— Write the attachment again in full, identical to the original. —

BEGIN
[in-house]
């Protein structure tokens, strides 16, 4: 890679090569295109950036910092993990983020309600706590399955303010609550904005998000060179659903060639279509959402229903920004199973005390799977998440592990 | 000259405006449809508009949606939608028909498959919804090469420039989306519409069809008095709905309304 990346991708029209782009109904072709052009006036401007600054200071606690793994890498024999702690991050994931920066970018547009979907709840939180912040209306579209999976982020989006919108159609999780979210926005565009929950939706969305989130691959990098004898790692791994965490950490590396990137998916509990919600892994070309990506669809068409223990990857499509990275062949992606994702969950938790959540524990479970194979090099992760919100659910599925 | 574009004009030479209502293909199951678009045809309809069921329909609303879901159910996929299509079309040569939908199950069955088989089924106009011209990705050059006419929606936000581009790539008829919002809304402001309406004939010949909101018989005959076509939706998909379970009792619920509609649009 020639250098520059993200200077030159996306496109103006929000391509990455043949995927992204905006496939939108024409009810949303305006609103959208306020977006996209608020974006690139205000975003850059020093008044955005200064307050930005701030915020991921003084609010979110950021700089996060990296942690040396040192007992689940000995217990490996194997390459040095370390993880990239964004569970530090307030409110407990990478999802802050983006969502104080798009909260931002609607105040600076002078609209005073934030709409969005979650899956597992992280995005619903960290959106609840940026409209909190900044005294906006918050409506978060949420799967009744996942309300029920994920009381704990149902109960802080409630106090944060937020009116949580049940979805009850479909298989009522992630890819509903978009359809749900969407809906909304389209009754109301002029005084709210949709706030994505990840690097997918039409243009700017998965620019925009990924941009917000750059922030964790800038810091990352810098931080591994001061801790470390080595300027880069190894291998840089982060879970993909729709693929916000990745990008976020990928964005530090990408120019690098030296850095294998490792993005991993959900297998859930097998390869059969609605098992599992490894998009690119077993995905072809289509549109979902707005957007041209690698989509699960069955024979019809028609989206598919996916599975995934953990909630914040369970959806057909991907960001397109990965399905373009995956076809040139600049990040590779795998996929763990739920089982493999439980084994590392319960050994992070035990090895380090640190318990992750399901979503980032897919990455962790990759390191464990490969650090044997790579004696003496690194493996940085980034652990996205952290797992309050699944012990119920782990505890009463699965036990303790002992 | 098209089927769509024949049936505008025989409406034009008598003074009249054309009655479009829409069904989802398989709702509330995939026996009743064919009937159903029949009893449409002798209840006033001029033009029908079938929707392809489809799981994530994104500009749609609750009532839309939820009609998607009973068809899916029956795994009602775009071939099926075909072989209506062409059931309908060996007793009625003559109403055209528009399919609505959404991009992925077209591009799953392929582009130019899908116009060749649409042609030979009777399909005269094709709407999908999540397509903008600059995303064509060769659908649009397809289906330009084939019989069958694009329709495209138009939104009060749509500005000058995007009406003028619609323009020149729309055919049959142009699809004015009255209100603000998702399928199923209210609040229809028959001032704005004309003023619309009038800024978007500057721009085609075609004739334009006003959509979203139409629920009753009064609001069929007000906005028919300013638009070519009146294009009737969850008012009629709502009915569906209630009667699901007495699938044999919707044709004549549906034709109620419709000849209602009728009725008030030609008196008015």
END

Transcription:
[in-house]
């Protein structure tokens, strides 16, 4: 890679090569295109950036910092993990983020309600706590399955303010609550904005998000060179659903060639279509959402229903920004199973005390799977998440592990 | 000259405006449809508009949606939608028909498959919804090469420039989306519409069809008095709905309304 990346991708029209782009109904072709052009006036401007600054200071606690793994890498024999702690991050994931920066970018547009979907709840939180912040209306579209999976982020989006919108159609999780979210926005565009929950939706969305989130691959990098004898790692791994965490950490590396990137998916509990919600892994070309990506669809068409223990990857499509990275062949992606994702969950938790959540524990479970194979090099992760919100659910599925 | 574009004009030479209502293909199951678009045809309809069921329909609303879901159910996929299509079309040569939908199950069955088989089924106009011209990705050059006419929606936000581009790539008829919002809304402001309406004939010949909101018989005959076509939706998909379970009792619920509609649009 020639250098520059993200200077030159996306496109103006929000391509990455043949995927992204905006496939939108024409009810949303305006609103959208306020977006996209608020974006690139205000975003850059020093008044955005200064307050930005701030915020991921003084609010979110950021700089996060990296942690040396040192007992689940000995217990490996194997390459040095370390993880990239964004569970530090307030409110407990990478999802802050983006969502104080798009909260931002609607105040600076002078609209005073934030709409969005979650899956597992992280995005619903960290959106609840940026409209909190900044005294906006918050409506978060949420799967009744996942309300029920994920009381704990149902109960802080409630106090944060937020009116949580049940979805009850479909298989009522992630890819509903978009359809749900969407809906909304389209009754109301002029005084709210949709706030994505990840690097997918039409243009700017998965620019925009990924941009917000750059922030964790800038810091990352810098931080591994001061801790470390080595300027880069190894291998840089982060879970993909729709693929916000990745990008976020990928964005530090990408120019690098030296850095294998490792993005991993959900297998859930097998390869059969609605098992599992490894998009690119077993995905072809289509549109979902707005957007041209690698989509699960069955024979019809028609989206598919996916599975995934953990909630914040369970959806057909991907960001397109990965399905373009995956076809040139600049990040590779795998996929763990739920089982493999439980084994590392319960050994992070035990090895380090640190318990992750399901979503980032897919990455962790990759390191464990490969650090044997790579004696003496690194493996940085980034652990996205952290797992309050699944012990119920782990505890009463699965036990303790002992 | 098209089927769509024949049936505008025989409406034009008598003074009249054309009655479009829409069904989802398989709702509330995939026996009743064919009937159903029949009893449409002798209840006033001029033009029908079938929707392809489809799981994530994104500009749609609750009532839309939820009609998607009973068809899916029956795994009602775009071939099926075909072989209506062409059931309908060996007793009625003559109403055209528009399919609505959404991009992925077209591009799953392929582009130019899908116009060749649409042609030979009777399909005269094709709407999908999540397509903008600059995303064509060769659908649009397809289906330009084939019989069958694009329709495209138009939104009060749509500005000058995007009406003028619609323009020149729309055919049959142009699809004015009255209100603000998702399928199923209210609040229809028959001032704005004309003023619309009038800024978007500057721009085609075609004739334009006003959509979203139409629920009753009064609001069929007000906005028919300013638009070519009146294009009737969850008012009629709502009915569906209630009667699901007495699938044999919707044709004549549906034709109620419709000849209602009728009725008030030609008196008015």